Home Caught In The Act LOCAL CAMBRIDGE SCHOLAR JOBLESS FOR 1.5YRS. INTERVIEWED BY 7 EXPATS

LOCAL CAMBRIDGE SCHOLAR JOBLESS FOR 1.5YRS. INTERVIEWED BY 7 EXPATS

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A story that was shared by Facebook page “The New Singapore” has drawn attention from local job seekers, a Cambridge graduated scholar has been jobless for over a year and shared his views on his difficulties and how its affected by local policies. He even stated that he went for an interview which was conducted by 7 expats and he still did not get the job in the end.

Here is the full story.

One and half years without a job…I felt my country was being colonised.

Anecdotes like this fire up the debate about foreigners

By PN Balji

The debate about foreigners is stuck in the mud of suspicion, personal anecdotes, frustrations, loss of jobs, a lack of sufficient data and … The list is never ending as recession bites and the government becomes the favourite whipping boy.

Sometimes it strays into the area of xenophobia, especially now as the trade pact with India called Ceca becomes a lightning rod for the naysayers. The agreement was signed 15 years ago, yet it keeps popping up regularly as the government becomes more and more defensive as its tries to clear the misconceptions surrounding the deal.

An economist told me: “Overall, Ceca is good. We have a great strategic relationship with India which is critical. We are the only country allowed to do air and land exercises on Indian territory. But Ceca, like other free trade agreements, is all about making Singapore well connected so that MNCs and the big financial institutions will come to Singapore.

“Ceca’s benefits are indirect, like the demand for services, but less in terms of direct access to India’s large market.” One somewhat direct benefit is how trade between both countries has ballooned from $16.6 billion before the trade pact was signed in 2005 to $25.5 billion in 2013. But the Singaporean doesn’t see benefits benefitting his daily life. And the debate is eclipsed by personal anecdotes and hearsay.

A huge problem is what the ordinary Singaporean sees as he walks around and doesn’t get to taste the benefits. There is this thing called “corporate transfers” which allows the Indian company setting up business here to send people from their offices in India to work in their outfits here. They must have been with the company for a year and can work in that company here for eight years. This is more generous than the terms recommended by WTO. There is also a clause that allows these employees to bring in their spouses. They are free to apply for jobs here.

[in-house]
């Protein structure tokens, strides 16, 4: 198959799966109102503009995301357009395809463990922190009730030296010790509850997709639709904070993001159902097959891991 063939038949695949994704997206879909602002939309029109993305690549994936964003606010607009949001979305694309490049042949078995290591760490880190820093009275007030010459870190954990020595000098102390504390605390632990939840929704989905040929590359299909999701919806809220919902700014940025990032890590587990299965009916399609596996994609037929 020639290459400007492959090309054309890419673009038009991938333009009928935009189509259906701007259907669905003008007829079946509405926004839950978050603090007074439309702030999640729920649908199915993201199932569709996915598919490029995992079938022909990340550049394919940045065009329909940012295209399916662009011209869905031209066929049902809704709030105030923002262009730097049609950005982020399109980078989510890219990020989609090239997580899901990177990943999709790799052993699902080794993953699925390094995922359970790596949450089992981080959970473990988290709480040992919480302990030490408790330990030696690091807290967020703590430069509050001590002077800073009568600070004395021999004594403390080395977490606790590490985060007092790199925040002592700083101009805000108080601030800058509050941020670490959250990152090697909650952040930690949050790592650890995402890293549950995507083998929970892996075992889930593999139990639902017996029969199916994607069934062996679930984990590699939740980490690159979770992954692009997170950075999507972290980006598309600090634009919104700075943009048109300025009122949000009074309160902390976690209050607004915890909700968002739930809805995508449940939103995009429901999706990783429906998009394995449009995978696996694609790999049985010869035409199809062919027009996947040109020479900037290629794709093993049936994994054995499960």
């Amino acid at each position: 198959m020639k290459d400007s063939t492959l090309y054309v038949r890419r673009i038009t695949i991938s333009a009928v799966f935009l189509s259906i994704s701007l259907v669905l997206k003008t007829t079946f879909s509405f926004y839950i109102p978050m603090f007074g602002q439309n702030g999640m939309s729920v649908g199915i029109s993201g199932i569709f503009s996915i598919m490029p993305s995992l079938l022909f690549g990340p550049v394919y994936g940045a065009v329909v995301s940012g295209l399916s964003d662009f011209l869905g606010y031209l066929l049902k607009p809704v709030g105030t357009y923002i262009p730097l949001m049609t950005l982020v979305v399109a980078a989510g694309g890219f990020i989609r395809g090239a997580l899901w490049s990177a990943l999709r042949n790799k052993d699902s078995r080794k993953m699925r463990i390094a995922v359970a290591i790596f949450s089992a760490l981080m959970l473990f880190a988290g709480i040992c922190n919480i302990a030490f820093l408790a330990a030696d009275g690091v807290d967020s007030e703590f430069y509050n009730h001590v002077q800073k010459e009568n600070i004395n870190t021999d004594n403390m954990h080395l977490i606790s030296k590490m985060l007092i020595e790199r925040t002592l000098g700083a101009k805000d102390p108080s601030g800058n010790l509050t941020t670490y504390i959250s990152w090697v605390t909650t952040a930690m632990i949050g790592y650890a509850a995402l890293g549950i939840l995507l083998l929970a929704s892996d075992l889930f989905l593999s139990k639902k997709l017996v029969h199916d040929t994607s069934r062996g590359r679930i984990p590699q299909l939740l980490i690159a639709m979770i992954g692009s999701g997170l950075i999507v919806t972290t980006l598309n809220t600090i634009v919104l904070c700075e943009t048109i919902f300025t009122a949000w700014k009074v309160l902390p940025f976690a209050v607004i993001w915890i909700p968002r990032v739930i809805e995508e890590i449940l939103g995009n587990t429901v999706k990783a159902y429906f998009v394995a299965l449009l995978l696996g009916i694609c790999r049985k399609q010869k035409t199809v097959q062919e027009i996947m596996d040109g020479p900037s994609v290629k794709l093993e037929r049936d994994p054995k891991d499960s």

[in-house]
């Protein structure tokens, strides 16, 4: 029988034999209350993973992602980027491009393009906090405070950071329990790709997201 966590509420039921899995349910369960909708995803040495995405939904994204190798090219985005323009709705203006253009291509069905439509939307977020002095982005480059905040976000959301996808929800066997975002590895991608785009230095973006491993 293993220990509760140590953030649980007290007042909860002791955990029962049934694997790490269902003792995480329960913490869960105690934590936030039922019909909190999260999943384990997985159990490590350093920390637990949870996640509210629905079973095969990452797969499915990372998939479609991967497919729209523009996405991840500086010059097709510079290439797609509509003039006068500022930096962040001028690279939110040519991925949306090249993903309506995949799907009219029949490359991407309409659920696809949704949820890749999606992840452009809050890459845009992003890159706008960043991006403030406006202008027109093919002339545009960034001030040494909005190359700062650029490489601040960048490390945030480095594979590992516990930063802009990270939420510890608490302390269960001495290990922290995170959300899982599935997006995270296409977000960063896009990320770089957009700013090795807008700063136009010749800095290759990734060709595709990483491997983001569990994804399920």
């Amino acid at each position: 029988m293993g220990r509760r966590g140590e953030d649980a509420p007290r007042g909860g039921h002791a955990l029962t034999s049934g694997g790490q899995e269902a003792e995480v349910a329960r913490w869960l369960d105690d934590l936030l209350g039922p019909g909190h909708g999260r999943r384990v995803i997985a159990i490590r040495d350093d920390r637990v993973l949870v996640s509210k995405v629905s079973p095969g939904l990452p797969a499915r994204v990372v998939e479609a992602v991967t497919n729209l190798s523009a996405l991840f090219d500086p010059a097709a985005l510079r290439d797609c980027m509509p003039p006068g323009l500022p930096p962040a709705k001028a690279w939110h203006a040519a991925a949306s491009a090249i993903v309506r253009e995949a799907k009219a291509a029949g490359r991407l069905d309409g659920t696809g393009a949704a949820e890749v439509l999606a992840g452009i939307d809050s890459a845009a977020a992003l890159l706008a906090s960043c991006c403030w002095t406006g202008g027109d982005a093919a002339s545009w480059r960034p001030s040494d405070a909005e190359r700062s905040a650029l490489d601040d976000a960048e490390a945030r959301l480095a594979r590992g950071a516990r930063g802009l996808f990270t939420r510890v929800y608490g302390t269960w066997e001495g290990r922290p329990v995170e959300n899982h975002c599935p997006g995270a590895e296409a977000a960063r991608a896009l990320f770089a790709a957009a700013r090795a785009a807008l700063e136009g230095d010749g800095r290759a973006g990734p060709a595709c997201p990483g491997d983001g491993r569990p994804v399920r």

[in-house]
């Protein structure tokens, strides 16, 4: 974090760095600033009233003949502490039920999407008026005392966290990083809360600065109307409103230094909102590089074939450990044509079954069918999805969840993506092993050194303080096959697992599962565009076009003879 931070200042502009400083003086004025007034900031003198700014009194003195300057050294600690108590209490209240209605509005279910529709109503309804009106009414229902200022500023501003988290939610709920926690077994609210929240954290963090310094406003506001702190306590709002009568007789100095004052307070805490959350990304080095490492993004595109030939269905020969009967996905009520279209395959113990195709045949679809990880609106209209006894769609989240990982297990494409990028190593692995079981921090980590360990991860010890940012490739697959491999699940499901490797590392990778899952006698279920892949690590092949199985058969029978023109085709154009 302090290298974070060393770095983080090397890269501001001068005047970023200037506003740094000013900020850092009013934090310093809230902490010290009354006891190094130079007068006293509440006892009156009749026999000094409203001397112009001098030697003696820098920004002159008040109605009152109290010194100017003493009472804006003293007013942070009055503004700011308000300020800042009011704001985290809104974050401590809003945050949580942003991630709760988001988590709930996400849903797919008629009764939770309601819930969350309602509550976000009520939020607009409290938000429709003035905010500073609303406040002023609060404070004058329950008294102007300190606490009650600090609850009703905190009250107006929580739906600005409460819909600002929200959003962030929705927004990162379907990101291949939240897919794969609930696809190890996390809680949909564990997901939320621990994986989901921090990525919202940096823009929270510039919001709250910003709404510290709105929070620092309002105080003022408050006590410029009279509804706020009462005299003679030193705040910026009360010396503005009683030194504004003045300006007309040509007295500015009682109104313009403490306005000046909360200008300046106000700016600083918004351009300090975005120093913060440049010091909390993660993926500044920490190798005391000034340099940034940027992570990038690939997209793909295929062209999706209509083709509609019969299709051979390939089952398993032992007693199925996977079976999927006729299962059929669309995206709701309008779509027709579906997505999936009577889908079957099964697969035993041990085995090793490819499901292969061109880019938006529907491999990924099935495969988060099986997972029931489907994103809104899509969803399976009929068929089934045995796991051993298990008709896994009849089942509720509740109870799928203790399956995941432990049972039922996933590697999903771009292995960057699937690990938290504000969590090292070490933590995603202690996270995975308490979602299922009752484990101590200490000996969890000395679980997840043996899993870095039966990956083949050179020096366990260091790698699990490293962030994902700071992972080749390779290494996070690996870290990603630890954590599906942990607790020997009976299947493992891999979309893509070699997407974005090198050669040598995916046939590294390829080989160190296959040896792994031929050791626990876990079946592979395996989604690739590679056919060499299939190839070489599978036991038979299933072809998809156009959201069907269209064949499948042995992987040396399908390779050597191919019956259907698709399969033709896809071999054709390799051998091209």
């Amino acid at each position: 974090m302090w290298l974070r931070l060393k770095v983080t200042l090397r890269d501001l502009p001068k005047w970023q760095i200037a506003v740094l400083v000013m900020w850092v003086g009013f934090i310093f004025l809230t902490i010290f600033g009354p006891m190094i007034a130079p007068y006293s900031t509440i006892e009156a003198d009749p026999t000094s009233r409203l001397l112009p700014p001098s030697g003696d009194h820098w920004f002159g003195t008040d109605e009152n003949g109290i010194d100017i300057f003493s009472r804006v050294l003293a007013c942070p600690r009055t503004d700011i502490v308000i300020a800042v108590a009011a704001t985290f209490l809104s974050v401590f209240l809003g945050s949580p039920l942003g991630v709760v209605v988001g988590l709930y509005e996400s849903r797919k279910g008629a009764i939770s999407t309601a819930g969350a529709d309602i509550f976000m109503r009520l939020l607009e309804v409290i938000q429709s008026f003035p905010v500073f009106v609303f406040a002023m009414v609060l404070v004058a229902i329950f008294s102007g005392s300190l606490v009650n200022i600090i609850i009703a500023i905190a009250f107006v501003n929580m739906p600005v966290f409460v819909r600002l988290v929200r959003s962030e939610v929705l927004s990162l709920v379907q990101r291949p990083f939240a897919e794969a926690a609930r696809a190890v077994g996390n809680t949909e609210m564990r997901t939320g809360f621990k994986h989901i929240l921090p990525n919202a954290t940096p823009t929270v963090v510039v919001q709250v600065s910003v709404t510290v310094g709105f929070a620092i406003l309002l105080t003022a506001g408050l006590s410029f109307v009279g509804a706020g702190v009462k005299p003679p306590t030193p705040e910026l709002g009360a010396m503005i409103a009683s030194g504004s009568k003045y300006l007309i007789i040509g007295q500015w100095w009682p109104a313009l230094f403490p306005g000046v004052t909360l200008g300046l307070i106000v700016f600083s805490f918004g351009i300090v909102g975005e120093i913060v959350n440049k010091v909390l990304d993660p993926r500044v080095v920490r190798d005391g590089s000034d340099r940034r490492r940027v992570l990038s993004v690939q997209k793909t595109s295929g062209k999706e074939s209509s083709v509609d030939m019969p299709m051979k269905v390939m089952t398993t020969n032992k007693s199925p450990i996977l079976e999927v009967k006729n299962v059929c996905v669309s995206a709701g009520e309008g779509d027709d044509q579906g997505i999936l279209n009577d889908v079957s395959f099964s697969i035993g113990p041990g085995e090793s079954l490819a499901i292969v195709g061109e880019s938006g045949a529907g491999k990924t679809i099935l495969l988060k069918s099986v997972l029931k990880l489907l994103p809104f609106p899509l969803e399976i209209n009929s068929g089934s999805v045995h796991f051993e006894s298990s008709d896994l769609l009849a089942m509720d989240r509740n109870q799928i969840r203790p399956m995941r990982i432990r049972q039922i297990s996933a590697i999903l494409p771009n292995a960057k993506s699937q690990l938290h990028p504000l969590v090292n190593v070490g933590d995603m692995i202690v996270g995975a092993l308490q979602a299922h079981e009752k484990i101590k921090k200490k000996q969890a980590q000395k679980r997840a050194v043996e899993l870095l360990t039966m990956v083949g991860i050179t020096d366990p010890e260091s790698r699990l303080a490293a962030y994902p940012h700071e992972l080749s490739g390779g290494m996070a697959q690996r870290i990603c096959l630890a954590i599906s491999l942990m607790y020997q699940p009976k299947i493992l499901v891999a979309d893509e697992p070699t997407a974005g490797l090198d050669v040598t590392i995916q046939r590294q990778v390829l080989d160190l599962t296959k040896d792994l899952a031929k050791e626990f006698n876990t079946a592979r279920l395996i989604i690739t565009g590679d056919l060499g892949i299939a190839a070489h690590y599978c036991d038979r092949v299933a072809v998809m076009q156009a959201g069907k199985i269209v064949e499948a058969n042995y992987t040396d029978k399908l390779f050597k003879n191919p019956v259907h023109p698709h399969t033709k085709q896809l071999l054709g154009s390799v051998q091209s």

The result is that Singaporeans began to see a larger number of Indian expatriates. The Changi Business Park became a flashpoint as many Indian expatriates began to arrive there to work. Cynical Singaporeans gave it a new name: Chennai Business Park.

The banking sector became the target as it saw foreigners, not just Indians, moving into this area. A bright young Singapore banker was one of those who was hit by the headwinds. He was a government scholar, graduated from Cambridge, worked overseas for a while and was looking for a good job in banking.

What awaited him was a new Singapore where he felt he was being squeezed out of jobs by foreigners. “I felt my country was being colonised again. It was very difficult to get a banking job here. In one case, my interview was done by seven people, all expatriates. I didn’t get the job.”

After knocking on many doors, he finally found one. The working environment was not conducive and he went to another bank…but as fate would have it, he had to leave as his division had to be closed down. “I waited 1 ½ years to get another job. That was the most bitter part of my working life. I could not find a job and I was moving towards depression.” Finally, he got a job and today he seems to be a happy young man. Some of the remorse is gone. “But I still feel frustrated about how some of the banks treated him,” he said. It is emotional anecdotes like this that are shaping the debate.

There is also suspicion that the government is not telling the full story. The naysayers say the government is not transparent in the citizen/PR statistics it gives out. In nearly all cases, the two groups are lumped together as one. Why can’t they be separated, some ask. The government has yet to give a clear answer.

In a CNA interview Minister of State Chan Chun Sing was asked a direct question by reporter Michelle Teo: “For intra-corporate transfers, I understand people are allowed to stay here for eight years. But during that time how many have applied to become PRs and how many have gone to become citizens.” Minister Chan replied: “I don’t have the number off-hand…” It is answers like this that feed the rumour mill and make people wonder if the government is really hiding the figures, especially in a time of job losses and pay cuts.

It is time for the government to take the bull by its horn and give Singaporeans a dose of reality. The jobs that we are attracting are those that many of our people are not trained to do. More important, it has to admit that before 2011, it had opened the floodgates to foreigners and refused to listen to Singaporeans’ frustration about overcrowded trains and the long wait for HDB flats.To move forward, it is that kind of straight talk we need.

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